• Swelling (edema) may occur, typically around the eyes, hands, feet, ankles, and abdomen. Edema results from the loss of proteins (like albumin) into the urine, leading to fluid retention.
  4. Hypertension:

    • Elevated blood pressure (hypertension) is common in glomerulonephritis. Kidney damage can lead to the activation of the renin-angiotensin-aldosterone system, which regulates blood pressure, and fluid retention can further contribute to hypertension.
  5. Decreased Urine Output:

    • In severe cases or acute exacerbations, glomerulonephritis can lead to reduced urine output (oliguria) or even complete cessation of urine production (anuria).
  6. Fatigue and Weakness:

    • Reduced kidney function can lead to anemia (due to decreased production of erythropoietin) and buildup of waste products in the blood, causing fatigue, weakness, and malaise.
  7. Foamy Urine:

    • Due to proteinuria, urine may appear foamy or bubbly, especially noticeable during urination.
  8. Puffiness Around Eyes:

    • Edema can cause puffiness or swelling around the eyes, known as periorbital edema.
  9. Joint Pain:

    • Some forms of glomerulonephritis, such as IgA nephropathy (also known as Berger’s disease), may be associated with joint pain and swelling.
  10. Abdominal Pain:

    • Pain in the abdomen may occur due to fluid accumulation (ascites) or inflammation of the kidneys.
  11. Nausea and Vomiting:

    • Accumulation of waste products and electrolyte imbalances can lead to gastrointestinal symptoms such as nausea and vomiting.
  12. Fever:

    • In cases where glomerulonephritis is secondary to an infection or autoimmune condition, fever may be present.


The treatment of glomerulonephritis (GN) aims to manage symptoms, slow down disease progression, and preserve kidney function. The approach to treatment depends on the underlying cause of GN, the severity of kidney damage, and whether the condition is acute or chronic. Here’s an overview of the treatment strategies commonly used for glomerulonephritis:

  1. Identification and Management of Underlying Cause:

    • Infections: If glomerulonephritis is caused by a bacterial or viral infection (such as streptococcal infection), antibiotics or antiviral medications may be prescribed.
    • Autoimmune Disorders: In autoimmune forms of GN (such as lupus nephritis or IgA nephropathy), immunosuppressive medications (such as corticosteroids, cyclophosphamide, or mycophenolate) may be used to suppress the immune response and reduce inflammation.
    • Systemic Diseases: Treatment focuses on managing the underlying systemic disease (e.g., diabetes, hypertension) to prevent further kidney damage.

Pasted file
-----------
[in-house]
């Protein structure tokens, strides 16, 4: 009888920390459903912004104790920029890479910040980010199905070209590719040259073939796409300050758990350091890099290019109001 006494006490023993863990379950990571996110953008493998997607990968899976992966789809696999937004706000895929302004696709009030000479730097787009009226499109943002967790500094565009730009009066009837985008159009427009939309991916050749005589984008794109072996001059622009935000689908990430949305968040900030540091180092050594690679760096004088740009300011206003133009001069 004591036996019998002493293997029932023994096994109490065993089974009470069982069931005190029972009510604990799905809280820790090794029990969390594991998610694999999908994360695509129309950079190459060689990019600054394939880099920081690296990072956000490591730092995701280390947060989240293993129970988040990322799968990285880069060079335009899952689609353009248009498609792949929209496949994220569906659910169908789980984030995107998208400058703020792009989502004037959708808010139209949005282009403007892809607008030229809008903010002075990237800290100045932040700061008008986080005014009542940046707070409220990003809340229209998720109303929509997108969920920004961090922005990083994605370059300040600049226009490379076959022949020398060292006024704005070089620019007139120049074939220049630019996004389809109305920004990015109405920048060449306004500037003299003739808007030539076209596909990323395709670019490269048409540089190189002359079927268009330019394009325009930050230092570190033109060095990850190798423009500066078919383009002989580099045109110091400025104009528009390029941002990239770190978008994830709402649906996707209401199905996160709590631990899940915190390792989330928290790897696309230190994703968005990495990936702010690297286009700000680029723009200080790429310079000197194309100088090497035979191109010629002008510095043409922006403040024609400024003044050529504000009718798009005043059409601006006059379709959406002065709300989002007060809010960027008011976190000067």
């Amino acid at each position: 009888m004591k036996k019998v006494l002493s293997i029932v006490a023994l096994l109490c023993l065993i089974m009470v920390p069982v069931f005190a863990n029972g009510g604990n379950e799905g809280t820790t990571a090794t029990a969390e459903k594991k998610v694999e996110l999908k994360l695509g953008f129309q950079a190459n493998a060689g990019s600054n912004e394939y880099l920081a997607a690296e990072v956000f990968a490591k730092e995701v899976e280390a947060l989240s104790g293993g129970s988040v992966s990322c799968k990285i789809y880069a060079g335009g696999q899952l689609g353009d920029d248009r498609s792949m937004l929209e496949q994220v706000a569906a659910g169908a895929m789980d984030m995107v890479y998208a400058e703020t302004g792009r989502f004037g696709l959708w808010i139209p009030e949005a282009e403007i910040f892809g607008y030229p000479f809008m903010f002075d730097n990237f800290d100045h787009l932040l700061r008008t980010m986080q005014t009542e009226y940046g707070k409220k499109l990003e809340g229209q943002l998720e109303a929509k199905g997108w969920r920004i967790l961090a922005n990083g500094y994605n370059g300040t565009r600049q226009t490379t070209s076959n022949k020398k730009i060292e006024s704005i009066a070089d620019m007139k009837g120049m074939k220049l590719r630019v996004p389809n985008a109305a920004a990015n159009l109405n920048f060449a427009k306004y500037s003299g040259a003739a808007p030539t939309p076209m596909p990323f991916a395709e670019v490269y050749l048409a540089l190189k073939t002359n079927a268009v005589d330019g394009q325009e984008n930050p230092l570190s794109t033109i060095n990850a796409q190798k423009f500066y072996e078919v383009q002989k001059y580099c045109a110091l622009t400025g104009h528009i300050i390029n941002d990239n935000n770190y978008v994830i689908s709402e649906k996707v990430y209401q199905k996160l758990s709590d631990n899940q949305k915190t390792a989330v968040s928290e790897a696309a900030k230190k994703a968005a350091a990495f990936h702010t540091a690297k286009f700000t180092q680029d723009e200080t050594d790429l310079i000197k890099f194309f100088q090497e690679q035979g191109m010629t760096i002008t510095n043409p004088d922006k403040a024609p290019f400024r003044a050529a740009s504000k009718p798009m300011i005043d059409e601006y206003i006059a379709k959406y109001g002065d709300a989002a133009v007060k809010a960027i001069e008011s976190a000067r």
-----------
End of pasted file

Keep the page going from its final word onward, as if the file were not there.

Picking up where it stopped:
• Genetic Conditions: Genetic forms of GN may require specialized genetic counseling and management.
  2. Control of Blood Pressure:

    • Controlling hypertension is crucial in managing glomerulonephritis. Medications such as angiotensin-converting enzyme (ACE) inhibitors or angiotensin II receptor blockers (ARBs) are commonly used to lower blood pressure and reduce proteinuria, thereby slowing the progression of kidney disease.
  3. Reduction of Proteinuria:

    • Medications that reduce proteinuria (such as ACE inhibitors or ARBs) are beneficial in preserving kidney function and reducing the risk of complications associated with protein loss.
  4. Diuretics:

    • Diuretics may be prescribed to help reduce edema (swelling) and manage fluid retention, especially in cases where there is significant fluid overload.
  5. Management of Fluid and Electrolyte Balance:

    • Monitoring and correcting electrolyte imbalances (such as potassium or sodium levels) are important in preventing complications associated with electrolyte disturbances.
  6. Dietary Modifications:

    • Depending on the type and stage of GN, dietary changes may be recommended to manage symptoms and support kidney function. This may include reducing protein intake to reduce the workload on the kidneys and managing fluid and electrolyte intake.
  7. Regular Monitoring and Follow-up:

    • Regular monitoring of kidney function through blood tests (such as serum creatinine, estimated glomerular filtration rate) and urine tests (such as urine albumin-to-creatinine ratio) is essential to assess disease progression and adjust treatment accordingly.
    • Monitoring for complications such as hypertension, anemia, and bone disease (renal osteodystrophy) is also important.
  8. Symptomatic Treatment:

    • Symptomatic relief may include medications for pain management, management of nausea and vomiting, and addressing other symptoms associated with GN and its treatment.
  9. Renal Replacement Therapy:

    • In advanced stages of chronic glomerulonephritis or in cases of end-stage renal disease (ESRD), renal replacement therapy such as dialysis or kidney transplantation may be necessary.
  10. Lifestyle Modifications:

    • Lifestyle changes such as smoking cessation, maintaining a healthy weight, regular exercise, and avoiding nephrotoxic substances are important in managing and preventing further kidney damage.
Scroll to Top